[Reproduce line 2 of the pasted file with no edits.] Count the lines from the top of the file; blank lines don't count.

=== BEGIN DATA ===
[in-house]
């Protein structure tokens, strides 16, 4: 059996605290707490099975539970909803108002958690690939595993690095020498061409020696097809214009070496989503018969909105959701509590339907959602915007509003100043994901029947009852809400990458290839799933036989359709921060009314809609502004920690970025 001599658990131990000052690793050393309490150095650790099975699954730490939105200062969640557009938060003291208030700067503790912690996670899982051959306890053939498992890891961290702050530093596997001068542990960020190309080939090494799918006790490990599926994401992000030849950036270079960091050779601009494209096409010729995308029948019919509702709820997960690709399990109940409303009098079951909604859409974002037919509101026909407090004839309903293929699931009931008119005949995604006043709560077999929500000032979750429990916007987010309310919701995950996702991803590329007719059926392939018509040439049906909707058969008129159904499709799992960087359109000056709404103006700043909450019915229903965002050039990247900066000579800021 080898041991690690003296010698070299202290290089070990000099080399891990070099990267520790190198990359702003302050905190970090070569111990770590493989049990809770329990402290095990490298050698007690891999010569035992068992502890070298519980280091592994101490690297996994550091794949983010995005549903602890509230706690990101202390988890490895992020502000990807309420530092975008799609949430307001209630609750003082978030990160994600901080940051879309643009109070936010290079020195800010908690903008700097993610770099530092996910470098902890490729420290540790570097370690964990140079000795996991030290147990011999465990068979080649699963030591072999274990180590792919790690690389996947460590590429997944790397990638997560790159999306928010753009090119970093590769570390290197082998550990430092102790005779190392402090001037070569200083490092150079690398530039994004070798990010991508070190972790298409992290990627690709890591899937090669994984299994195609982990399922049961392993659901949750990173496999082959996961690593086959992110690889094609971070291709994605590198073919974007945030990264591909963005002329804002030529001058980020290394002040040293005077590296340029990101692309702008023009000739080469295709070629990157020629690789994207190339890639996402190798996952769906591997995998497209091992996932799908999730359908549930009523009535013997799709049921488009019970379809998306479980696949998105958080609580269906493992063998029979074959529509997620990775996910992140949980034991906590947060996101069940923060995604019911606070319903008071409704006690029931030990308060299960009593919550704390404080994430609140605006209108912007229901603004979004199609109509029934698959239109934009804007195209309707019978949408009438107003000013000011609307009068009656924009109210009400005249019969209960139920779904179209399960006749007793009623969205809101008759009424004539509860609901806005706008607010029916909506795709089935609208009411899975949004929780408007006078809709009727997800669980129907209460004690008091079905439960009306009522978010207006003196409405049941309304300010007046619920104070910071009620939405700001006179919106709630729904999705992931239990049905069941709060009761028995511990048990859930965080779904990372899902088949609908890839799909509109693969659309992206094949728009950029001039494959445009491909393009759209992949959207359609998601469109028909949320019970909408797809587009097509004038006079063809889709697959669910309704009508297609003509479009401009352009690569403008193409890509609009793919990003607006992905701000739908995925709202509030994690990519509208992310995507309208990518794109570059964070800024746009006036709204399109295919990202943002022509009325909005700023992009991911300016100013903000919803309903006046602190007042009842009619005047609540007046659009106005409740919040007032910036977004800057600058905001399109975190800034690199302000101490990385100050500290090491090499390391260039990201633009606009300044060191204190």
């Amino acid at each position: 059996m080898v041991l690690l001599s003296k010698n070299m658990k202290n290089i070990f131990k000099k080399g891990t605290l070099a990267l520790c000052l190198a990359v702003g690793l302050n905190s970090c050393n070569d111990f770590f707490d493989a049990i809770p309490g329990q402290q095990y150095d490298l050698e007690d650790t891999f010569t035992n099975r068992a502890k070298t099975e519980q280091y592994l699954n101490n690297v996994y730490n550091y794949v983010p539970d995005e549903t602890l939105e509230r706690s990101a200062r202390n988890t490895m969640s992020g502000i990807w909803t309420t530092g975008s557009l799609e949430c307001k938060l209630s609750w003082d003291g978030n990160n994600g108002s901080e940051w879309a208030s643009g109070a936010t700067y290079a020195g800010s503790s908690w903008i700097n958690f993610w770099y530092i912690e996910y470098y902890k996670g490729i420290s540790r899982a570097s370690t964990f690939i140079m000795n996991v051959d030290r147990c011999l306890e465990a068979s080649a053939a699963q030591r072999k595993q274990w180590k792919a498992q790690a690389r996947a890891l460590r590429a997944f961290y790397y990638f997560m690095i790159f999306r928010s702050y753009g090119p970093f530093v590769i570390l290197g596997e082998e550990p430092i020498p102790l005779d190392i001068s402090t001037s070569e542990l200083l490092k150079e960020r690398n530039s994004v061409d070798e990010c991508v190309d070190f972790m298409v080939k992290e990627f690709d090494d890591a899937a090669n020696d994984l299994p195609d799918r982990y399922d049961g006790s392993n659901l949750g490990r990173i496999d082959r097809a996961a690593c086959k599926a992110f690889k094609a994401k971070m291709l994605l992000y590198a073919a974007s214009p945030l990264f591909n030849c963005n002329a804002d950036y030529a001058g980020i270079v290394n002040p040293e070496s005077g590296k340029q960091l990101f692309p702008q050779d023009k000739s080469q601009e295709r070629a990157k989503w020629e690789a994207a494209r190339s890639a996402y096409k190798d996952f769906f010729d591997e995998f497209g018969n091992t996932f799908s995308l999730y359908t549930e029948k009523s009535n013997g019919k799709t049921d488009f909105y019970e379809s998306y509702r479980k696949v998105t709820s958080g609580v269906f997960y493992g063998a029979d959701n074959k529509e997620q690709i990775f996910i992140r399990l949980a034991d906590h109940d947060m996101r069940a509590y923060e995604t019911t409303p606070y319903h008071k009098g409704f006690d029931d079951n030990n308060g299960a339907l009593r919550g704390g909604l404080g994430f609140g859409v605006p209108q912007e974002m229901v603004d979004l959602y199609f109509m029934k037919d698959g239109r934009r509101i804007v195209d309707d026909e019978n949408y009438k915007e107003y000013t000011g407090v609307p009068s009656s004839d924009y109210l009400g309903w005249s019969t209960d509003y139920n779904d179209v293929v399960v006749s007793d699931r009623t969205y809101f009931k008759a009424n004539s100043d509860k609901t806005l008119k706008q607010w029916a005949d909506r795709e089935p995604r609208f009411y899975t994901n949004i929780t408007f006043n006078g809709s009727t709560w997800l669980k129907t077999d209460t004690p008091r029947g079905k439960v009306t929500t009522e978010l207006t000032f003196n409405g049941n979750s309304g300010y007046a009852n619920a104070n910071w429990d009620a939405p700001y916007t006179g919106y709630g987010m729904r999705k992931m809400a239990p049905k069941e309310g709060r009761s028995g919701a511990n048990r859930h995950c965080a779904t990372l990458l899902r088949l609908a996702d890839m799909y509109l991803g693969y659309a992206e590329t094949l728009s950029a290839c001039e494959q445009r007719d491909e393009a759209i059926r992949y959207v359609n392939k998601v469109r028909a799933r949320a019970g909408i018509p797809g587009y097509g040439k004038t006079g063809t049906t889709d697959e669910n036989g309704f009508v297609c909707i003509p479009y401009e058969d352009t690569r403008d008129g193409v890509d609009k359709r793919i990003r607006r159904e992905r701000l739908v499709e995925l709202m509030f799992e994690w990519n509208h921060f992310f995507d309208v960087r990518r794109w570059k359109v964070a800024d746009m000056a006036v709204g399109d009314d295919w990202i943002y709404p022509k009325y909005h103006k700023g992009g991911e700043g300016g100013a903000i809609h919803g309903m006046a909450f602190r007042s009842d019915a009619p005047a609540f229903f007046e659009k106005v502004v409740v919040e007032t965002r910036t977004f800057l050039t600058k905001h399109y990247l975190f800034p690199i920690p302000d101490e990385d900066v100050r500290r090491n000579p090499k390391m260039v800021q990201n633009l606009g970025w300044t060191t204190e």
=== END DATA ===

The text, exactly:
């Protein structure tokens, strides 16, 4: 059996605290707490099975539970909803108002958690690939595993690095020498061409020696097809214009070496989503018969909105959701509590339907959602915007509003100043994901029947009852809400990458290839799933036989359709921060009314809609502004920690970025 001599658990131990000052690793050393309490150095650790099975699954730490939105200062969640557009938060003291208030700067503790912690996670899982051959306890053939498992890891961290702050530093596997001068542990960020190309080939090494799918006790490990599926994401992000030849950036270079960091050779601009494209096409010729995308029948019919509702709820997960690709399990109940409303009098079951909604859409974002037919509101026909407090004839309903293929699931009931008119005949995604006043709560077999929500000032979750429990916007987010309310919701995950996702991803590329007719059926392939018509040439049906909707058969008129159904499709799992960087359109000056709404103006700043909450019915229903965002050039990247900066000579800021 080898041991690690003296010698070299202290290089070990000099080399891990070099990267520790190198990359702003302050905190970090070569111990770590493989049990809770329990402290095990490298050698007690891999010569035992068992502890070298519980280091592994101490690297996994550091794949983010995005549903602890509230706690990101202390988890490895992020502000990807309420530092975008799609949430307001209630609750003082978030990160994600901080940051879309643009109070936010290079020195800010908690903008700097993610770099530092996910470098902890490729420290540790570097370690964990140079000795996991030290147990011999465990068979080649699963030591072999274990180590792919790690690389996947460590590429997944790397990638997560790159999306928010753009090119970093590769570390290197082998550990430092102790005779190392402090001037070569200083490092150079690398530039994004070798990010991508070190972790298409992290990627690709890591899937090669994984299994195609982990399922049961392993659901949750990173496999082959996961690593086959992110690889094609971070291709994605590198073919974007945030990264591909963005002329804002030529001058980020290394002040040293005077590296340029990101692309702008023009000739080469295709070629990157020629690789994207190339890639996402190798996952769906591997995998497209091992996932799908999730359908549930009523009535013997799709049921488009019970379809998306479980696949998105958080609580269906493992063998029979074959529509997620990775996910992140949980034991906590947060996101069940923060995604019911606070319903008071409704006690029931030990308060299960009593919550704390404080994430609140605006209108912007229901603004979004199609109509029934698959239109934009804007195209309707019978949408009438107003000013000011609307009068009656924009109210009400005249019969209960139920779904179209399960006749007793009623969205809101008759009424004539509860609901806005706008607010029916909506795709089935609208009411899975949004929780408007006078809709009727997800669980129907209460004690008091079905439960009306009522978010207006003196409405049941309304300010007046619920104070910071009620939405700001006179919106709630729904999705992931239990049905069941709060009761028995511990048990859930965080779904990372899902088949609908890839799909509109693969659309992206094949728009950029001039494959445009491909393009759209992949959207359609998601469109028909949320019970909408797809587009097509004038006079063809889709697959669910309704009508297609003509479009401009352009690569403008193409890509609009793919990003607006992905701000739908995925709202509030994690990519509208992310995507309208990518794109570059964070800024746009006036709204399109295919990202943002022509009325909005700023992009991911300016100013903000919803309903006046602190007042009842009619005047609540007046659009106005409740919040007032910036977004800057600058905001399109975190800034690199302000101490990385100050500290090491090499390391260039990201633009606009300044060191204190």